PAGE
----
I think you are free to use the original spelling name, use a transliteration as commented by Joffysloffy or use the most common variant in Esperanto. You can find variants of some names on Wikipedia.
On Wikipedia is written that the Italian name Guglielmo is a variant of the old Germanic name Wilhelm. The variant for Esperanto shown there is Vilhelmo.
The others mentioned legacy from other languages that Zamenhof spoke. I'd like to point out and clarify, that just like the other elements of the language, this one is useful. It makes it possible to experiment with the word order without causing ambiguity.
Look at these examples:
La viro altan domon vidas.
La viro alta domon vidas.
Knabino sercxas ...
This is the general way inflecting languages work: Inflection is there to create coherence and redundancy, not only a meaningless decoration. So even in the very mildly inflecting language Esperanto, there is so-called agreement between the adjective and the noun: They share their inflectional endings.
Note, that you can use it as a creative device: The ...
It eliminates ambiguity. Humor is often based on ambiguity, but is deadly in various other venues, especially travel.
To illustrate, there is a famous joke from the movie “Mary Poppins” which would not work in Esperanto. It goes like this:
A: “I know a man with a wooden leg named ‘Smith’.”
B: “Really? What’s the name of his other leg?”
The humor depends ...
Although you could use it to describe a single person having mixed gender, I think that would be a pretty unusual usage and it would be more common to describe a mixed group of people or a location that is suitable for any gender. Here are some examples from Monato:
Krom la tradiciaj ekleziaj lernejoj unuseksaj, estis fonditaj en la du landpartoj de la ...
Mi scias ke almenaj kelkaj el tiuj ja havas kutimajn mallongigojn.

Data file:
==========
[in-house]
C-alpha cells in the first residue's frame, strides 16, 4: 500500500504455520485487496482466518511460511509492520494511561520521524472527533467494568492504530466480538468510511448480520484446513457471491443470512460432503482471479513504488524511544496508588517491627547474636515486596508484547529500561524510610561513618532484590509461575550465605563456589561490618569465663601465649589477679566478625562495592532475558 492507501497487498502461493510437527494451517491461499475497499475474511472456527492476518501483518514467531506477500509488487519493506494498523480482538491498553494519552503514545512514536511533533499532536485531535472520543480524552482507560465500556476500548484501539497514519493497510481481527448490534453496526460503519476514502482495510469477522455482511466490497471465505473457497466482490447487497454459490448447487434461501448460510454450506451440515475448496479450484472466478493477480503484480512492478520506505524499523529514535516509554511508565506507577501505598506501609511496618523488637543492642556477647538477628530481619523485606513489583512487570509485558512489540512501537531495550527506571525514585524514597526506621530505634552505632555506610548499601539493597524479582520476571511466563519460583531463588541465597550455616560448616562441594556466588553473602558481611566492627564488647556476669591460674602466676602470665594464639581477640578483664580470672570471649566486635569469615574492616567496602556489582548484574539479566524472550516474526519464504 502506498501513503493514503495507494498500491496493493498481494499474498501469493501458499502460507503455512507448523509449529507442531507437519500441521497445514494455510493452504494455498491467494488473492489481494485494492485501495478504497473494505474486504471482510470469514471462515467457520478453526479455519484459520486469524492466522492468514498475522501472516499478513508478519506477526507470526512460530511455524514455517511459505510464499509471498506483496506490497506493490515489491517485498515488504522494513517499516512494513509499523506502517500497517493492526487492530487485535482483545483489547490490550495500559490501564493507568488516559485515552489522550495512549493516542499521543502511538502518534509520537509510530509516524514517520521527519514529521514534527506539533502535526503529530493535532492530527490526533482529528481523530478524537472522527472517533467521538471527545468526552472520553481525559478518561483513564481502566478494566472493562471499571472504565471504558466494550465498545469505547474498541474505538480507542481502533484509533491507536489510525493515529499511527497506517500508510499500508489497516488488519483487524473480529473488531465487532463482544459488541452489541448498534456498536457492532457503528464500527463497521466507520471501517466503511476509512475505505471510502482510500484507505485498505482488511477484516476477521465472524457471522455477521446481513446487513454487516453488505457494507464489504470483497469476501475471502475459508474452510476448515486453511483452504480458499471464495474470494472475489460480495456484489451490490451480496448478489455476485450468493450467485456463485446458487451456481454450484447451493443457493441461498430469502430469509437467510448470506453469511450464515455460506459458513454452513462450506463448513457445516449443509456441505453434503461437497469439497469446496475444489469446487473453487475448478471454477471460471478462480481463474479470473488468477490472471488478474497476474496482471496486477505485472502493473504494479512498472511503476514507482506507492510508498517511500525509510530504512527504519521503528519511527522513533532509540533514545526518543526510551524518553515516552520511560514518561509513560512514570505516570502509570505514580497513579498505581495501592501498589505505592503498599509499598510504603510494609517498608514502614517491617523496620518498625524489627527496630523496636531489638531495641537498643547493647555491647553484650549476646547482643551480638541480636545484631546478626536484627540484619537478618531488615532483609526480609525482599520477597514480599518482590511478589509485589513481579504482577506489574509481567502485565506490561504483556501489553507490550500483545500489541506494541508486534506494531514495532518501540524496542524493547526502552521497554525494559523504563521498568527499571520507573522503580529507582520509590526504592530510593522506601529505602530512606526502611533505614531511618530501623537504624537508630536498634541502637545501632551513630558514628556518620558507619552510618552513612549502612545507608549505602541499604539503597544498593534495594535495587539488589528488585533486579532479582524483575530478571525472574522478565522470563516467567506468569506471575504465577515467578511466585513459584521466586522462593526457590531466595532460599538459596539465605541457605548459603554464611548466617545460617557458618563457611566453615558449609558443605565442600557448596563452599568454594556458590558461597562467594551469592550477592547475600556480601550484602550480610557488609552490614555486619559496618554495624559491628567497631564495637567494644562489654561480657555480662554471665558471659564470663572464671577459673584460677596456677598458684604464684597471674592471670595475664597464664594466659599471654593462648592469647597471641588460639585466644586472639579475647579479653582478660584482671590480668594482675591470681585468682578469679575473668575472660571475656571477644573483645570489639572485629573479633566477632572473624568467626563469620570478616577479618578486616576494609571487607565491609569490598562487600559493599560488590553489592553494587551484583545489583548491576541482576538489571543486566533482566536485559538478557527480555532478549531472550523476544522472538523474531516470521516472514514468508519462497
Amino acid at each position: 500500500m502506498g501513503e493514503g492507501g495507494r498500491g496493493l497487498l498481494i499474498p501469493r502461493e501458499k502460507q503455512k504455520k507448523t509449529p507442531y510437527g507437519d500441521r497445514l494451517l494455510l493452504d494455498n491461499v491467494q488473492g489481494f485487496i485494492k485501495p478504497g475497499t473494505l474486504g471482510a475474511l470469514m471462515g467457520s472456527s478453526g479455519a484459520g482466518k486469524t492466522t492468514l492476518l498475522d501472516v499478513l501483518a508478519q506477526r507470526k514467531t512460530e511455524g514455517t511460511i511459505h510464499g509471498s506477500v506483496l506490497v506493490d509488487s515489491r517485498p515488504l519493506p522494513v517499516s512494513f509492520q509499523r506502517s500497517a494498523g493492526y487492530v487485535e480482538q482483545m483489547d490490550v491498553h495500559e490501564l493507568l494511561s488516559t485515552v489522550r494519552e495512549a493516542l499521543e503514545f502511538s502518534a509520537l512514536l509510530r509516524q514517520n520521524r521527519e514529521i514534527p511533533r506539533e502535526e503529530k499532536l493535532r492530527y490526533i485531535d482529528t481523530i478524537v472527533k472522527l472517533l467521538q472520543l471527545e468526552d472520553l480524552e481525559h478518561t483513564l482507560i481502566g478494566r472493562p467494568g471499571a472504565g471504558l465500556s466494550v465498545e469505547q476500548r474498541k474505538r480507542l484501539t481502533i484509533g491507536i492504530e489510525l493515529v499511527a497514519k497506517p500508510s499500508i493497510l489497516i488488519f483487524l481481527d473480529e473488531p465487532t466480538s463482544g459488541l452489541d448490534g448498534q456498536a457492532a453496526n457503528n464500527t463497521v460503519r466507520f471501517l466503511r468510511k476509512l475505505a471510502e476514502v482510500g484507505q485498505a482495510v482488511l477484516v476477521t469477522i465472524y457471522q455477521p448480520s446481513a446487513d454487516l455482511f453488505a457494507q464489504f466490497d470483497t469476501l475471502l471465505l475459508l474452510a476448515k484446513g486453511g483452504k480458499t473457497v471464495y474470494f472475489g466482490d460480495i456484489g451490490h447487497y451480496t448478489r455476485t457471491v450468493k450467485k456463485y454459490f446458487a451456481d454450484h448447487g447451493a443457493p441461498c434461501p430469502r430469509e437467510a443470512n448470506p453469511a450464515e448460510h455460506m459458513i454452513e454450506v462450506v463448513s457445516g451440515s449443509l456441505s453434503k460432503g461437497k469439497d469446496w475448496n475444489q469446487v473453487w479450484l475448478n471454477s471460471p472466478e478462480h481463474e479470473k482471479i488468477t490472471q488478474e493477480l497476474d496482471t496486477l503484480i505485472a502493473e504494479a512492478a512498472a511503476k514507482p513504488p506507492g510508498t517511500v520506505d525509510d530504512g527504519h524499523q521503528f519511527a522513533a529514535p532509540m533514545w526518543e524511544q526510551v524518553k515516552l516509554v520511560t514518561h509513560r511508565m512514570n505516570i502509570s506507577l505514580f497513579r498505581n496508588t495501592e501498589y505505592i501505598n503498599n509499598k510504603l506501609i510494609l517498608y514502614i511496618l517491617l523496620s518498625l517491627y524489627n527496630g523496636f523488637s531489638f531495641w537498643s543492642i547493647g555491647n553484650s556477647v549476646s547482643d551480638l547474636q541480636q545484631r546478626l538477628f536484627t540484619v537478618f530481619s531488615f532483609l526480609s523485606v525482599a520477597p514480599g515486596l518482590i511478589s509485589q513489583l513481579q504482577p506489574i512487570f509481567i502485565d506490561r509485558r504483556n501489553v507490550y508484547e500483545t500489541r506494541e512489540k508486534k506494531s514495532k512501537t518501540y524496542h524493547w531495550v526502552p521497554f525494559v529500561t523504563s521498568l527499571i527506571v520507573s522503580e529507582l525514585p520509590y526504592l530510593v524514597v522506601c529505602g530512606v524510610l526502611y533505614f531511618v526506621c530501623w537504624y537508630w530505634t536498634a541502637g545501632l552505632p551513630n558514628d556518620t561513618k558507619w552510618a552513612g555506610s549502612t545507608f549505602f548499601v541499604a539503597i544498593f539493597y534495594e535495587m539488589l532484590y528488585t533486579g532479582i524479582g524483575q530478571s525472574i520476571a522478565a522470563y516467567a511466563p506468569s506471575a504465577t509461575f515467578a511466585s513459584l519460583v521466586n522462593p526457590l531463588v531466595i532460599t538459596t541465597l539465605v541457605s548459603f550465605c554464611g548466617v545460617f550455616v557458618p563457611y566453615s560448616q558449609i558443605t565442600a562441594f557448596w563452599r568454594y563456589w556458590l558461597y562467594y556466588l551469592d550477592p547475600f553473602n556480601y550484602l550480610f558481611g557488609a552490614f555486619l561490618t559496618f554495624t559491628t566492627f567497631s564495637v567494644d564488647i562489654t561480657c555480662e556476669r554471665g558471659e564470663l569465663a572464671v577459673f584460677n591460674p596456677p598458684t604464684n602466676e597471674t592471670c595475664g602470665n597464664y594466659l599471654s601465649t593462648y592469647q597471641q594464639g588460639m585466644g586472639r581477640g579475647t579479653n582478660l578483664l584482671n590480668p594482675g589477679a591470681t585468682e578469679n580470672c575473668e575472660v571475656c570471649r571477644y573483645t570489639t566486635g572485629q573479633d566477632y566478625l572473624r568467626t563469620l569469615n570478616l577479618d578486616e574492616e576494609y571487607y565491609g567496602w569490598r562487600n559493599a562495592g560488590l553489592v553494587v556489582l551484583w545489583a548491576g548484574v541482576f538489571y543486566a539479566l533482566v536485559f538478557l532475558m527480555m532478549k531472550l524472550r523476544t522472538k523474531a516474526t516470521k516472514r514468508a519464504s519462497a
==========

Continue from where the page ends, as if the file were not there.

Oni povis indiki la aĝon de infano tiel:
Mi havas tri infanojn, Adamo (5j), Karlo (4j), kaj Gretil (3j).
Jaro (j.) kaj jarcento (jc.) troviĝas en la jena listo.
En la diskuto pri la horo, oni klarigis ke eblas diri la horon tiel
There are quite a few words that are always or nearly always plural in Esperanto. Not only are there nouns that are always plural, but there are adjectives that are always plural.
Generally these are proper names
There are also some scientific terms that are always plural.
anelidoj (a ...
There are a few:
Kubo and kubo the country Cuba and a cube respectively;
golfo the sport and a gulf;
vato cotton and the unit watt;
piĉo vulgar word for female genitals or pitch.
There are probably a couple more, but I cannot think of any others. I will edit this answer if I find any incidentally.
I think you're falling victim to L1 interference here. While it is possible in English to use both singular and plural with certain nouns (team, group, but also data), this is not necessarily the same in other languages, including Esperanto.
As per the grammatical rules (rule 3 of the fundamental 16), there is agreement between nouns and adjectives, so La ...
As you clarified the system yourself, the correct pair is
grando - size / grandeco - bigness
If you don't want to express that your shirt is big, but that it has the right size, your sentence should be
Mi volas aĉeti ĉi tiun ĉemizon, sed mi ne trovas mian grandon.
Cf. the following quotes from the Tekstaro, where grando means "size":
la okulo ...
According to several non-English translations in ReVo grando means both magnitude and size.
Here are some examples from the Spanish-Esperanto Dictionary by F. de Diego:
Kiun grandon havas la ŝuoj? [What size are the shoes?]
Mi portas la grandon 43an [I wear size 43 (shoe size)]
I suppose the sentence [...] mi ne trovas mian grandecon is correct.
Tio okazas ankaux en la franca kaj hispana lingvoj.
Mi ne tajpis "la francaj kaj hispanaj lingvoj", pro tio ke mi skribis pri nur unu franca kaj unu hispana. Do tio ne cxiam okazas. Kaj gxuste cxi tie vi vidas la utilon.
Mi ne igos mian respondon tro longa.
En tiu frazo, "respondon" finigxas per "n" kaj "longa" ne. Cxio cxi estas iom pli komplika ol gxi ...
Converting a verb to a noun simply requires changing the ending. You can do this with almost any verb, although some verbs don't make sense as a noun in which case you cannot.
kunfandi: To merge something
kunfando: A merger of something